A little taste of logic from a Christian"BAAAAWWWW! THAT'S IMPOSSIBLE!"More Like This
Well, suck your thumb and get ready for a logic lesson because clearly we aren't getting it from the "rational" side. Today, I shall discuss what I think may have been a factor in why people keep thinking the Bible promotes atrocities as seen in the Old Testament.
Before I begin, I'll say this: context and literary analysis are logical. This is so obvious, and yet our "logical" folks just shrug it off. Too smart for context and literary analysis, eh? Pfft! Have fun reading Shakespeare's works, 1984, Brave New World, or even To Kill a Mockingbird without context and literary analysis! What? They're hard to understand without literary analysis and context? Guess what! It's hard to understand the Bible without them as well. Don't shrug it off then!
Ramble over, gave a healthy dosing of the wonders of using basic skills, and it is time to begin.
I'm mildly surprised that misotheists still keep thinking
What would Jesus do?This question seems used as a tactic against Christians, strangely enough, by people who only know of Christ as loving and accepting and nothing else. Never mind that He was, and still is, righteous. While this is a good tactic against the hateful, it is ridiculous when used against the non-hateful Christians.More Like This
What would Jesus do? He would lovingly rebuke. He would say "Go and sin no more." He would hang out with the lowest of the low, but because they need His help the most. He welcomes everyone who wants healing. Everyone, including and especially LGBT+.
Why do some people think Jesus would say: "Don't worry about it, keep doing what you're doing"? There is hardly any righteousness in such a reasoning. No, instead, Jesus would say "Don't worry about how bad you've been. I got it covered and I'll help you change." That sounds more like the Jesus we should know. He's not just the Cleaner, but a Doctor who continuously checks up on us.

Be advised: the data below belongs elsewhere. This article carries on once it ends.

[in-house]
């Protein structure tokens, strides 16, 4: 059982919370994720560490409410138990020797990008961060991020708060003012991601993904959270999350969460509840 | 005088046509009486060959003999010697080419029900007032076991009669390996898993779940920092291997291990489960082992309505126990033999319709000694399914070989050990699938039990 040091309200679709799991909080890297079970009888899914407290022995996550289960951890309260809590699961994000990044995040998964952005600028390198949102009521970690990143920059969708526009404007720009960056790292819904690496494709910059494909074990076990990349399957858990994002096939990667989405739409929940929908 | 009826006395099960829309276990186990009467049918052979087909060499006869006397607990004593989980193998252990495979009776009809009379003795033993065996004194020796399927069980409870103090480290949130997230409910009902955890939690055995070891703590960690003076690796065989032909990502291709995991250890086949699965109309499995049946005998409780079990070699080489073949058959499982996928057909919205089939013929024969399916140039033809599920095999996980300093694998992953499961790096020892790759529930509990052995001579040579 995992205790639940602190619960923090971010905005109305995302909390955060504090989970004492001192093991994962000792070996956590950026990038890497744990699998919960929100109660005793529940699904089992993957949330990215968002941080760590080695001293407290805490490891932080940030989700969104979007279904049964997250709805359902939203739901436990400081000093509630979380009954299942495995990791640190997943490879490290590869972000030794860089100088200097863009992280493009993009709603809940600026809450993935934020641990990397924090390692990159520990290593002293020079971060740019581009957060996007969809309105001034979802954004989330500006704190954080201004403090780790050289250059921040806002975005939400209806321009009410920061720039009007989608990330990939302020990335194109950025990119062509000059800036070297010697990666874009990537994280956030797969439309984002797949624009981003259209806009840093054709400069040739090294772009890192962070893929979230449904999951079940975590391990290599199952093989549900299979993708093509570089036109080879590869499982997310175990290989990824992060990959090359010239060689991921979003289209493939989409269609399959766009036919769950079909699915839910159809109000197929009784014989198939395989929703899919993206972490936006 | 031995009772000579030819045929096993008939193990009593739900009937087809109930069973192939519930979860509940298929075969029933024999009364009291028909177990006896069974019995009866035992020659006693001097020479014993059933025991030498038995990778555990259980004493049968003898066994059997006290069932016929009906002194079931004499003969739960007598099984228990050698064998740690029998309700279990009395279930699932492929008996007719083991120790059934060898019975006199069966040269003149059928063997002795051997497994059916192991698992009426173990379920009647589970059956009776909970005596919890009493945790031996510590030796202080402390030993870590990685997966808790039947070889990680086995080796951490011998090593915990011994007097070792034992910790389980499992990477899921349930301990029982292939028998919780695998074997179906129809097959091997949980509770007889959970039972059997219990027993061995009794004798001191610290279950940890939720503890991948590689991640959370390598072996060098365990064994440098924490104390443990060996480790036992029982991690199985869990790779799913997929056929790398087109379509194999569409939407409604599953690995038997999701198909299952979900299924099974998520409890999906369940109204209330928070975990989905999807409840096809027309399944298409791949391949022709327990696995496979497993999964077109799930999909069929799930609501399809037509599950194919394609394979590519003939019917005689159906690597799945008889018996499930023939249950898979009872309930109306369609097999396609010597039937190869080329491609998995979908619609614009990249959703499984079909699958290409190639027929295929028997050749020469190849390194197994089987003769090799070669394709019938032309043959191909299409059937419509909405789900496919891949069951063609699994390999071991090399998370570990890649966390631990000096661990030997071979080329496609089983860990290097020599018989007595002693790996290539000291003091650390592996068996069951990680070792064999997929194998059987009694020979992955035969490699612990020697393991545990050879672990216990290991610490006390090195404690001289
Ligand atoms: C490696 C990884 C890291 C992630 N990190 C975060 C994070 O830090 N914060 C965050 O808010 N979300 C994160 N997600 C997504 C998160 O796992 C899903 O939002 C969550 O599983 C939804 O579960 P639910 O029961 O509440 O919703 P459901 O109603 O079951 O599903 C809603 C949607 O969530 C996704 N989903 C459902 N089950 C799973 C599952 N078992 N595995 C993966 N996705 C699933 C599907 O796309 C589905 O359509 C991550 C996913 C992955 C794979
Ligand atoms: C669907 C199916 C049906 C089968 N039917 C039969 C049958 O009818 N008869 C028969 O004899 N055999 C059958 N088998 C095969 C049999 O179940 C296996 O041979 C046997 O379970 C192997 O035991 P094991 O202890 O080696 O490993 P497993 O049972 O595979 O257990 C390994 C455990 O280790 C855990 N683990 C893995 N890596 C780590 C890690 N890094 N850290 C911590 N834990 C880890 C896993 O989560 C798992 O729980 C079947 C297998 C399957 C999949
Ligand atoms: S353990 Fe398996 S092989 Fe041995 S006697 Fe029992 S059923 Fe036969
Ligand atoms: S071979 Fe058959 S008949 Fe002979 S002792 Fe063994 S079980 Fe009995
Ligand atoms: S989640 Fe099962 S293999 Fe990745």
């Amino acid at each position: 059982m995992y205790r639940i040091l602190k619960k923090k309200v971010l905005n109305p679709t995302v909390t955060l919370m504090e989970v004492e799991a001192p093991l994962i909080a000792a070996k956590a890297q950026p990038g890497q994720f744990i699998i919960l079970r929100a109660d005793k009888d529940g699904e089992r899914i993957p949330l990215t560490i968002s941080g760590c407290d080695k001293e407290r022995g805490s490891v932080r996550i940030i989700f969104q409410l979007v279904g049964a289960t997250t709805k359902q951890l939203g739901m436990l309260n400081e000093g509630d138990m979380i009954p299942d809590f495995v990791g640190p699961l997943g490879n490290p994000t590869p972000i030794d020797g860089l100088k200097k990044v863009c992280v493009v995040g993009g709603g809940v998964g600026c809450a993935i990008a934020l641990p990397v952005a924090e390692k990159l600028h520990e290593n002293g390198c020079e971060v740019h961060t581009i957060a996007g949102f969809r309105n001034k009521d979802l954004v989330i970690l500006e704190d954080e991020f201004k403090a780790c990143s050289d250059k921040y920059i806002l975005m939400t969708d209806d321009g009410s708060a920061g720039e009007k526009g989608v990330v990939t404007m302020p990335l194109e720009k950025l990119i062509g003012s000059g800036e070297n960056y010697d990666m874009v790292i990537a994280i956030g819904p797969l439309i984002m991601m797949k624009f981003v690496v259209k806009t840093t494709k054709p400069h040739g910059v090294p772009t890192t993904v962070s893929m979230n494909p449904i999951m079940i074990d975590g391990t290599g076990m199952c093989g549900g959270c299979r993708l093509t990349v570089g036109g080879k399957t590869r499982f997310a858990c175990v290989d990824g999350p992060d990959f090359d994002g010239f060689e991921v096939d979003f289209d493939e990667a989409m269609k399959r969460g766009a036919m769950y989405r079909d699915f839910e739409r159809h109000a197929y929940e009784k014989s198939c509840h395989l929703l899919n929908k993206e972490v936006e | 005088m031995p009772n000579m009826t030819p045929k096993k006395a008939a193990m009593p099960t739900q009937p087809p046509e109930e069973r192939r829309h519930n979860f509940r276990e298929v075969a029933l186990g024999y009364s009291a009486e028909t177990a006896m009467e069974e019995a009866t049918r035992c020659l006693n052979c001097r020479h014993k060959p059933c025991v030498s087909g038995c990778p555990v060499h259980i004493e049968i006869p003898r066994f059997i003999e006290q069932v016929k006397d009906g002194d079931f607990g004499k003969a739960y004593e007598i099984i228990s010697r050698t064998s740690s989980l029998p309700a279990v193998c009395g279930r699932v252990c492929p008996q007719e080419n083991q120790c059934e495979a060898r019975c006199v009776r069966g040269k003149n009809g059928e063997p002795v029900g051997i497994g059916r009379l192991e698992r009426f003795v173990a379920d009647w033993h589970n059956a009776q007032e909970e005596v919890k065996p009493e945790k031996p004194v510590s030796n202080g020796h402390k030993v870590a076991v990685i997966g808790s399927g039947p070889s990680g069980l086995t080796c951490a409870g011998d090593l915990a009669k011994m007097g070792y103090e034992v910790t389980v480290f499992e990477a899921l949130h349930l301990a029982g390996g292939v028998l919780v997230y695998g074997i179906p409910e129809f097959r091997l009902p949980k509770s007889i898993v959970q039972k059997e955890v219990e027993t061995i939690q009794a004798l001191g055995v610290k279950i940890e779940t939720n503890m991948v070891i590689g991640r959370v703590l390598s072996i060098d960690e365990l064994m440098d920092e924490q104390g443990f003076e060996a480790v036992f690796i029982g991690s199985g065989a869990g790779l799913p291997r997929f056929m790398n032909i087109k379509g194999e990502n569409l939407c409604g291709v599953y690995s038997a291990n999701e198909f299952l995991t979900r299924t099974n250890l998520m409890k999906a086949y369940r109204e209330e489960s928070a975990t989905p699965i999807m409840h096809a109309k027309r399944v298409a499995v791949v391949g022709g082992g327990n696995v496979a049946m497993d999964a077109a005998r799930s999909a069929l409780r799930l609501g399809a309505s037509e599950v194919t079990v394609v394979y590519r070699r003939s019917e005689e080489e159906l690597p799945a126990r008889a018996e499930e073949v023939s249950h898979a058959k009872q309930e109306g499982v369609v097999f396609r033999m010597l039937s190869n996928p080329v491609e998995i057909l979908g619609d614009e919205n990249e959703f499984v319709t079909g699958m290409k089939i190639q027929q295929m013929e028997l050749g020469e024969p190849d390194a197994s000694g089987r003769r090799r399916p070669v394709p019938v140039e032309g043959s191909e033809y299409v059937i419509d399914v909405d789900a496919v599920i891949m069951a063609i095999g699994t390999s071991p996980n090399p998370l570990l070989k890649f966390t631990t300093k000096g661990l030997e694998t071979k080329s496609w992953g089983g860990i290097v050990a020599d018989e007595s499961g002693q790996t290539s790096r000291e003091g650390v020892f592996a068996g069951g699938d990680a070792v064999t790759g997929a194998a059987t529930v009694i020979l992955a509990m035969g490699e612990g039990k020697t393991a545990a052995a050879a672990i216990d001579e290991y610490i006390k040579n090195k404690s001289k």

Disagreement does not equ
Blah blah blah delusion blahI lost count of how many times Christians such as myself are accused of being "delusional". Using literary analysis, I can safely say the word is often used in a statement dripping with snootiness and snobbishness. Anyone who can detect the snootiness (keep your literary analysis skills) probably wouldn't take those who use the statement seriously. People of logic, I'm sure, should have enough sense to keep such snootiness out if anyone is to take them seriously. With the snootiness, I don't see an educated person, but a version of those snobbish rich-kid TV characters that people tend to hate because of how superior they think they are.More Like This
I do not wonder why they think we're delusional, really, but I sometimes have to shake my head in pity in how stereotypically delusional these people of logik (mispelled for obvious purposes) do sound.
This is sort of what I see when I read the following:
"Haha! You're so delusional for believing a magical sky wizard!" --> "I am automatically superi
Abuse of PathosAs I surf through the internet, I notice that a lot of advocates for controversial issues such as homosexuality and abortion often use the same tactic over and over again: pathos appeal.More Like This
Pathos is often used to affect emotions, particularly invoking sympathy and sadness. With the whole "feelings make right" mentality growing in these days, pathos seems to be the main tactic and often becomes the stand-in for ethos and logos, which is a fatal mistake, though I myself do not know how to remedy it.
Basically, pathos is a really cheap move, but effective.
In many arguments, one side is forced to shut up when the other says: "How would you feel if this happened to you?" invoking pity and guilt. The controversies above are no exception.
In the case of abortion, the pathos appeal comes from mentioning cases of rape, incest, terminal disease in the child, or mother's life in danger or just mentioning women's rights. Being emotional creatures as we are, many of us humans tend to fall for the pa